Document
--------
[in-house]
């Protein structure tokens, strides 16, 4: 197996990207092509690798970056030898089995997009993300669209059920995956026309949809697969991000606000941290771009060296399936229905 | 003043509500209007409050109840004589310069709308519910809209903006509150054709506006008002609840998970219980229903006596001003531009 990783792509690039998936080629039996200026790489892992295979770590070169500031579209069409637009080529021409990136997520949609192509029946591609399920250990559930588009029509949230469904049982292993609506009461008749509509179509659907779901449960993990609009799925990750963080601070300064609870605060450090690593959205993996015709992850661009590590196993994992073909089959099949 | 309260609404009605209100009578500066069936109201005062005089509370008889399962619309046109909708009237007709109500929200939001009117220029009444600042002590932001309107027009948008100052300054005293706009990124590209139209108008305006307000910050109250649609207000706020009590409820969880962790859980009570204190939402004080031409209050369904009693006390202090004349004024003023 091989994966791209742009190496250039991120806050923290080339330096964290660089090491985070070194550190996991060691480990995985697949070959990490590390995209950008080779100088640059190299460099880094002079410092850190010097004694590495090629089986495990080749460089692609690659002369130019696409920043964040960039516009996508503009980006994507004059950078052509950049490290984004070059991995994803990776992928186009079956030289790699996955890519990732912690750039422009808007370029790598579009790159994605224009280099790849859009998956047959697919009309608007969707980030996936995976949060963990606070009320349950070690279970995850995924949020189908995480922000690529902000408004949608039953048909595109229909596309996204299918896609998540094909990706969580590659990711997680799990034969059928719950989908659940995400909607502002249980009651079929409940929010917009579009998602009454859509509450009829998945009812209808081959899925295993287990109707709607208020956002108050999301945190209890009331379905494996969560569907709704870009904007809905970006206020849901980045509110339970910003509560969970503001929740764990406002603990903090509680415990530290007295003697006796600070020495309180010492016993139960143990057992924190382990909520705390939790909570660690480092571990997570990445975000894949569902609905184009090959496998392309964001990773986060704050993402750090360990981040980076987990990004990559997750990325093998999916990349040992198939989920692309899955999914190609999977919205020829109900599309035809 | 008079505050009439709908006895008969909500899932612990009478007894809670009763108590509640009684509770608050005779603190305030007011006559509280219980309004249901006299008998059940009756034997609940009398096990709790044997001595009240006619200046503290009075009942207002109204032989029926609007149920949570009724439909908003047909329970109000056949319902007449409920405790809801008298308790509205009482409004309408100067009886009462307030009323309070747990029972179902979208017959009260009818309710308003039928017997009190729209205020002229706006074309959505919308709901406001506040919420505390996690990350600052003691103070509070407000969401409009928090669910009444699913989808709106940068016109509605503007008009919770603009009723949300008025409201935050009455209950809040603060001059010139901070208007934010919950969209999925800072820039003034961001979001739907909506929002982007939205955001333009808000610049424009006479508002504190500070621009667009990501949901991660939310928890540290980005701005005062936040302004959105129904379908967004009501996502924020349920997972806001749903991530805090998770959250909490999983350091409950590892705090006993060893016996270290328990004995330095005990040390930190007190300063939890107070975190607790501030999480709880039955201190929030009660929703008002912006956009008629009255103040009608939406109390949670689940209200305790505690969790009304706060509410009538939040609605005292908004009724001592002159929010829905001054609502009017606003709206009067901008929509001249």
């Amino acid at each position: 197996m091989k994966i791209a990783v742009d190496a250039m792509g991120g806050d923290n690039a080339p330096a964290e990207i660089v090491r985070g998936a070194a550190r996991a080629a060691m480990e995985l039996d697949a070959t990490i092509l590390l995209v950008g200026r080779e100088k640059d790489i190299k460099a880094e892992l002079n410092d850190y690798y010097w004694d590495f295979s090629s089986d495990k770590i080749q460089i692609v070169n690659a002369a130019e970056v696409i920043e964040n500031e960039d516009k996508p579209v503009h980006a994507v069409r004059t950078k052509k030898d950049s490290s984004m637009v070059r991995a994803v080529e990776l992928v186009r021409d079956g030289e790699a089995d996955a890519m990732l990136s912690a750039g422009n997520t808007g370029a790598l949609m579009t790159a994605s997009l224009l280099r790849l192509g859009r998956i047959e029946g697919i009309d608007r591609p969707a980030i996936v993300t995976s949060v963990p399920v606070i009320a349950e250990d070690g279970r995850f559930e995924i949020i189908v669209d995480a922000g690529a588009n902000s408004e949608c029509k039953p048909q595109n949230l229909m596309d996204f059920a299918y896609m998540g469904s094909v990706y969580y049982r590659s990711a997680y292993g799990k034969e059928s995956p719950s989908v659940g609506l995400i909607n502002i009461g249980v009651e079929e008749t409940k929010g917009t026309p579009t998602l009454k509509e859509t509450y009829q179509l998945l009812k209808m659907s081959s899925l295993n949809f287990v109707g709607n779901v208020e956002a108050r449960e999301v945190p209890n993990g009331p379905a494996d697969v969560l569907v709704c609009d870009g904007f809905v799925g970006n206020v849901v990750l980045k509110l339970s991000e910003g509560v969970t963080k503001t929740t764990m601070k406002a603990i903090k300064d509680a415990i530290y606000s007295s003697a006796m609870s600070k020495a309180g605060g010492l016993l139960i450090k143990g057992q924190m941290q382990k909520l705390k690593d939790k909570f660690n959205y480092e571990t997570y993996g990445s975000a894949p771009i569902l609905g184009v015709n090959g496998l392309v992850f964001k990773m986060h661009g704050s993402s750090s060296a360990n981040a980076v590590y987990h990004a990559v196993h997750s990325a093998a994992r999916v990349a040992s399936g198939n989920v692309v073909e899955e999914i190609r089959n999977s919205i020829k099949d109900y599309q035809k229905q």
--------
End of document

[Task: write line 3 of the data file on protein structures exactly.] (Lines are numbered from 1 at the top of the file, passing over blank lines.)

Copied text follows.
């Amino acid at each position: 197996m091989k994966i791209a990783v742009d190496a250039m792509g991120g806050d923290n690039a080339p330096a964290e990207i660089v090491r985070g998936a070194a550190r996991a080629a060691m480990e995985l039996d697949a070959t990490i092509l590390l995209v950008g200026r080779e100088k640059d790489i190299k460099a880094e892992l002079n410092d850190y690798y010097w004694d590495f295979s090629s089986d495990k770590i080749q460089i692609v070169n690659a002369a130019e970056v696409i920043e964040n500031e960039d516009k996508p579209v503009h980006a994507v069409r004059t950078k052509k030898d950049s490290s984004m637009v070059r991995a994803v080529e990776l992928v186009r021409d079956g030289e790699a089995d996955a890519m990732l990136s912690a750039g422009n997520t808007g370029a790598l949609m579009t790159a994605s997009l224009l280099r790849l192509g859009r998956i047959e029946g697919i009309d608007r591609p969707a980030i996936v993300t995976s949060v963990p399920v606070i009320a349950e250990d070690g279970r995850f559930e995924i949020i189908v669209d995480a922000g690529a588009n902000s408004e949608c029509k039953p048909q595109n949230l229909m596309d996204f059920a299918y896609m998540g469904s094909v990706y969580y049982r590659s990711a997680y292993g799990k034969e059928s995956p719950s989908v659940g609506l995400i909607n502002i009461g249980v009651e079929e008749t409940k929010g917009t026309p579009t998602l009454k509509e859509t509450y009829q179509l998945l009812k209808m659907s081959s899925l295993n949809f287990v109707g709607n779901v208020e956002a108050r449960e999301v945190p209890n993990g009331p379905a494996d697969v969560l569907v709704c609009d870009g904007f809905v799925g970006n206020v849901v990750l980045k509110l339970s991000e910003g509560v969970t963080k503001t929740t764990m601070k406002a603990i903090k300064d509680a415990i530290y606000s007295s003697a006796m609870s600070k020495a309180g605060g010492l016993l139960i450090k143990g057992q924190m941290q382990k909520l705390k690593d939790k909570f660690n959205y480092e571990t997570y993996g990445s975000a894949p771009i569902l609905g184009v015709n090959g496998l392309v992850f964001k990773m986060h661009g704050s993402s750090s060296a360990n981040a980076v590590y987990h990004a990559v196993h997750s990325a093998a994992r999916v990349a040992s399936g198939n989920v692309v073909e899955e999914i190609r089959n999977s919205i020829k099949d109900y599309q035809k229905q």